There are plenty of people today who believe that Secret Services or Spies are only based in movies or that Pirates and Shipwreck stories are all made up for entertainment sake.
I for one did, but for the past month of reading this book, different channels of my mind have been opened to endless views and perceptions of the 1940’s era.
The Belen, an old Spanish Cargo ship which was believed to have sunk off the island of Eulethera in the year 1945, unravelled unfound histories of which the crew and passengers of the Nereid(yacht) did not anticipate upon embarking on this greatly planned expedition. See, at first a group of high profile elites set out to sea aboard this luxurious yacht, with the purpose of hopefully finding great treasures, which may have been buried through the many pirate ship wrecks that may have occurred during the 1940’s. Little did they know that embarking on this journey had many hidden surprises in-store.
Captain John Fletcher, who was appointed aboard the Nereid as a safety and security officer, is not only responsible for making sure all passengers on the yacht are accounted for at all times and that any threats suspected were dealt with accordingly beforehand, but is also employed by the MI-6(secret service) to conduct specific investigations throughout the cruise. Despite his job title aboard the cruise, Captain Fletcher also had his own suspicions of what really could be the reason for this expedition, due to some hostility he experienced from certain passengers of the cruise.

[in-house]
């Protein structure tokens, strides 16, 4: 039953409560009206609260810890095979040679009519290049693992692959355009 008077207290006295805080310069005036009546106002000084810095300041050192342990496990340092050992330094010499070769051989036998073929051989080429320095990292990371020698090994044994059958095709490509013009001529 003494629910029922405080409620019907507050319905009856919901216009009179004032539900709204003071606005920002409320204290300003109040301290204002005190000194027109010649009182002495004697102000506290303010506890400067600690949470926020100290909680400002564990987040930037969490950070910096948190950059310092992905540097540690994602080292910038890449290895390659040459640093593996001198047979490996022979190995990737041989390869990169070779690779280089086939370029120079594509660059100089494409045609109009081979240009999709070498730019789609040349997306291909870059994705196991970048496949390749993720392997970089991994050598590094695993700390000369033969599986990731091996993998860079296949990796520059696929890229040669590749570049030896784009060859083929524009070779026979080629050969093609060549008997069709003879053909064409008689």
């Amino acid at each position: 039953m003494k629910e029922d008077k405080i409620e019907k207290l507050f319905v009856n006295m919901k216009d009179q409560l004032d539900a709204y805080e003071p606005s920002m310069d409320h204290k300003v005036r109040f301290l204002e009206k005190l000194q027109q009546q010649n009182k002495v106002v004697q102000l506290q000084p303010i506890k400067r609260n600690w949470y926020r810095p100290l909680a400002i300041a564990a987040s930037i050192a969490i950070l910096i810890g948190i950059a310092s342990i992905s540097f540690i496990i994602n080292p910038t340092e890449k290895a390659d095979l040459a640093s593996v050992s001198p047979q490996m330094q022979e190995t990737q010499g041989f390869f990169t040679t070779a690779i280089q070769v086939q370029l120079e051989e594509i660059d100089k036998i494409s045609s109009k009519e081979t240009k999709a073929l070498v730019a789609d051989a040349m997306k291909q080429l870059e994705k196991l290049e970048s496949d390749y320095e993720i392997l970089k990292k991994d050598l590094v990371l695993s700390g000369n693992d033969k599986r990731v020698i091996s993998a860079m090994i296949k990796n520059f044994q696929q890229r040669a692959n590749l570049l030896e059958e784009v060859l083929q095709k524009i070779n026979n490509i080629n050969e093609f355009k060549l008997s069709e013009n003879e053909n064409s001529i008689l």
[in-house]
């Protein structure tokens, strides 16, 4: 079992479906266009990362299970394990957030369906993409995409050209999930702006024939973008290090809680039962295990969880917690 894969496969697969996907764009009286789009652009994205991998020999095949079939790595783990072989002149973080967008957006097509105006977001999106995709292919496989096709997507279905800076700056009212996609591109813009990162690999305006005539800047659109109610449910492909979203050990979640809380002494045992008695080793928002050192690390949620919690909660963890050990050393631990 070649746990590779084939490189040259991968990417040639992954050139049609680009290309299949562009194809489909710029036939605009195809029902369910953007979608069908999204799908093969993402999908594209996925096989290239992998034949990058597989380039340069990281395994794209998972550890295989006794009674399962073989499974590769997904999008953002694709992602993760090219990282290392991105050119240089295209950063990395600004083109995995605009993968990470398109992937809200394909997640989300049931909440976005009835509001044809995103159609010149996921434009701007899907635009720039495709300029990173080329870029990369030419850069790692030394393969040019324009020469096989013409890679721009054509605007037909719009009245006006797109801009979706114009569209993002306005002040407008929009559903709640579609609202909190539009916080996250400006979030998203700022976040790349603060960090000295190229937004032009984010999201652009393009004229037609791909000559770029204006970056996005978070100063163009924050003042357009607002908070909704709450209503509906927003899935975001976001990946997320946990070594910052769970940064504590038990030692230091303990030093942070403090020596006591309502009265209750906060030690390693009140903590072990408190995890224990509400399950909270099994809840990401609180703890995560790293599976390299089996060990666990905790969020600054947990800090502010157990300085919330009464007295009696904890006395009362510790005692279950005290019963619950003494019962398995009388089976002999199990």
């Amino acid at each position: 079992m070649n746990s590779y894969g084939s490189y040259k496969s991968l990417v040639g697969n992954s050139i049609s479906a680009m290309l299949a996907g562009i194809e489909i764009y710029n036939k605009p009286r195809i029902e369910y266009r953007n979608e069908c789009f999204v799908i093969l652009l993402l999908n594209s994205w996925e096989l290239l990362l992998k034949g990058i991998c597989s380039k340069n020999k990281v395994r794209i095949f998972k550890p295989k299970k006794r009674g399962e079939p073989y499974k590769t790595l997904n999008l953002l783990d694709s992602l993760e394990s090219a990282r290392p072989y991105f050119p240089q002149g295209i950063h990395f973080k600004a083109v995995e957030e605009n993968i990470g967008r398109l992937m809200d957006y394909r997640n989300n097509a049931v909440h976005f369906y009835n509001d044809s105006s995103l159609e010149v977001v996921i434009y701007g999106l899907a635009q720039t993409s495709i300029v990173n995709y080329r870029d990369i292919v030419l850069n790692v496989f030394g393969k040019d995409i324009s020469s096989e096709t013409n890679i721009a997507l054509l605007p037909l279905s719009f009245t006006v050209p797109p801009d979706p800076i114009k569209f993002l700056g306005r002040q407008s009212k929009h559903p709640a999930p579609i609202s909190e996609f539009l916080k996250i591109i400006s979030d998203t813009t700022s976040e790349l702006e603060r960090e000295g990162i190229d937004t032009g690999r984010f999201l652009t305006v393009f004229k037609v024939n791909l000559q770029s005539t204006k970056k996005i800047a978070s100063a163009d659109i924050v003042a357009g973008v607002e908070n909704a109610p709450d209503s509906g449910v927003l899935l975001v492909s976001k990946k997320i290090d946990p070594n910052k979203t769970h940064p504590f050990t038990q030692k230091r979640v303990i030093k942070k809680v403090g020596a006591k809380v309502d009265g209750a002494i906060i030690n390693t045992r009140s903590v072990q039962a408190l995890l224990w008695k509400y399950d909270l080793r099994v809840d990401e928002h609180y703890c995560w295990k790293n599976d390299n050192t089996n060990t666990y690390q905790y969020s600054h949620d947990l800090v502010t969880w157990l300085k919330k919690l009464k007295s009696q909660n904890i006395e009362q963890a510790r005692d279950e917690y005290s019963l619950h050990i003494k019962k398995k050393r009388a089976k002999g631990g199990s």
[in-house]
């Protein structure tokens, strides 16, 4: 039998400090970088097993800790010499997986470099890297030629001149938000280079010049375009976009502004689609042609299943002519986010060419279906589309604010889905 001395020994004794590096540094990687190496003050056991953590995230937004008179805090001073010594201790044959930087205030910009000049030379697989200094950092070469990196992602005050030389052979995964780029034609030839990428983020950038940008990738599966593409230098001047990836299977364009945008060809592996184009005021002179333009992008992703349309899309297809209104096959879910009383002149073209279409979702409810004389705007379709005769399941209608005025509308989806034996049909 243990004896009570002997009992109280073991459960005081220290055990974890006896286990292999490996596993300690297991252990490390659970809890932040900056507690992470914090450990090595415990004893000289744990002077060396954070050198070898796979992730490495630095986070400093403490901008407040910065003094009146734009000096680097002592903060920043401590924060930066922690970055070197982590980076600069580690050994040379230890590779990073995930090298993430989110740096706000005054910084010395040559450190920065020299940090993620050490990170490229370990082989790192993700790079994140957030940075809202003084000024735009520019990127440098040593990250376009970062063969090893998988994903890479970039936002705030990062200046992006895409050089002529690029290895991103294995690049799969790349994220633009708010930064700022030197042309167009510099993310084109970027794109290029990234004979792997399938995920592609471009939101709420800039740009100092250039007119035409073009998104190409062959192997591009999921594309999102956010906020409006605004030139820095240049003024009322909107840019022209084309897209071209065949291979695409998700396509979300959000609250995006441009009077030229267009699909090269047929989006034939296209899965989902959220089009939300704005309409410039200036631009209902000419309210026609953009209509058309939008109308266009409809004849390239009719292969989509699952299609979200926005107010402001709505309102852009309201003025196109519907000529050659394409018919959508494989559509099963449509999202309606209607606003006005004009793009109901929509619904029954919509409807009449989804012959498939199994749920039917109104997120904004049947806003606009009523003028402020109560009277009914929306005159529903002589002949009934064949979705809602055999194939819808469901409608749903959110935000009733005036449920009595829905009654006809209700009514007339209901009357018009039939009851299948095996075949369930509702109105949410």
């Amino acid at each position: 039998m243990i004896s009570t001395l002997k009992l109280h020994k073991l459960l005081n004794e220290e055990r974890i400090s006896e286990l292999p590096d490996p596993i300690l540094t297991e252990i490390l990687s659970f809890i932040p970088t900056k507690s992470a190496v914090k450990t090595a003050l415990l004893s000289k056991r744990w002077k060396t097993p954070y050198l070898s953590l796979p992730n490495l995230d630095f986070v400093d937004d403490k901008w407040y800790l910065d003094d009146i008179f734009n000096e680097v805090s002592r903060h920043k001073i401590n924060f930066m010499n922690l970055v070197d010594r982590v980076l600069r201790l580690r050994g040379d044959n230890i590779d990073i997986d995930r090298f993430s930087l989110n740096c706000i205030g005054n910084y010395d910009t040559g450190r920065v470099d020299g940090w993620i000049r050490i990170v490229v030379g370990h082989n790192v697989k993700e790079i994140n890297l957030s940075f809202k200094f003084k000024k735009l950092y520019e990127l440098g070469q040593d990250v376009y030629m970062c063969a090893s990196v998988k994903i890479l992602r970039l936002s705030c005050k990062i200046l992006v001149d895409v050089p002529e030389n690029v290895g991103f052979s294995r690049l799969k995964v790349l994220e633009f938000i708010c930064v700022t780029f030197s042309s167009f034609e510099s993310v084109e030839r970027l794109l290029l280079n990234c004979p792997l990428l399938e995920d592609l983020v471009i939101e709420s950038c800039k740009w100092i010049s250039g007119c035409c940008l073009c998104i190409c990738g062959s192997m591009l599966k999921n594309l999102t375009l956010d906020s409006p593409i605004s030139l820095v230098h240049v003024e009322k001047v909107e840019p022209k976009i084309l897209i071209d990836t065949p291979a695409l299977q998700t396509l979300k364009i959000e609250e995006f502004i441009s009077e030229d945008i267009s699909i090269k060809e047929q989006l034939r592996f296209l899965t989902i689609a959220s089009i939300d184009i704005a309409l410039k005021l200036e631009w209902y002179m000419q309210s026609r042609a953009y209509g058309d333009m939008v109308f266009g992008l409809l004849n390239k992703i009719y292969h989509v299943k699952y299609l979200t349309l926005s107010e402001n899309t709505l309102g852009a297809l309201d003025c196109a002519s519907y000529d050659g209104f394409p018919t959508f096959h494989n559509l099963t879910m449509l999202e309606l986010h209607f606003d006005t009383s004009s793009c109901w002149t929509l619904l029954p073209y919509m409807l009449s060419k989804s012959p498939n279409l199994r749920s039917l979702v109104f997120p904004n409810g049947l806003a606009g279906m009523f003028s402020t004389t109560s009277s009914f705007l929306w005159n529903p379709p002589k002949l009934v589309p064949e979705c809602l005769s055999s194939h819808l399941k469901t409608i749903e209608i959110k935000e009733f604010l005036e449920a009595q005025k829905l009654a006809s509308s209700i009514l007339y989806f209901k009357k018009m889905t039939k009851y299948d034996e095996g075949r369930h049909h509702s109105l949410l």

Throughout the book, the great sea expedition did not only prove to be a dangerous venture due to many potential terrorists threats between countries that the Nereid was travelling to but how adultery was such a simple act to those who could not stay faithful or obey their vows. Yes, many nights offshore or even aboard the Nereid ended in very sultry and secretive relations between the passengers of the yacht.
Edmund-George King, Author of The Senior Adviser and an International Economist has managed to capture the core essence of what one could believe really occurs within the Political and Military world, even to date. Being so well travelled around the world, Edmund was able to use his experience and knowledge from his travels to paint a clear picture of the many islands that passengers of the luxury yacht spent wining and dining on, to the crisp blue oceans on which the Nereid sailed across, to even the hot hunting plains of South Africa.
So what is the truth? Was that era governed by The International Consultancy? Were spies despatched on false identities to gather information and feedback to a supposed Senior Adviser, who gave orders to kill should a threat arise. The passengers of the Nereid trusted each other and vowed not to share any information with any outsiders, not knowing that there were already spies amongst them. Every new day aboard the ship unravelled shocking truths that at first may have been confusing, but the pieces of the puzzle pieced together slowly. Trust played a major role in this novel, as even the Secret Service itself proved to have leaks and pre-planned deception itself.
While I definitely recommend this book to other readers, I would recommend it mainly to the older or more mature readers because it would resonate with them better. Even though the writing is tame enough for a younger generation to understand, the characters and scenarios in the book are of adulthood and based on an era that mainly a mature crowd would be interested in reading about.
The Senior Adviser should be essential reading for aspiring writers as this was Edmund-George Kings first book. This book is a definite treat for lovers of historical fiction and romance.
Edmund-George King has proved to be an exceptional writer and with the right publicity, The Senior Adviser is a book that should never become obsolete.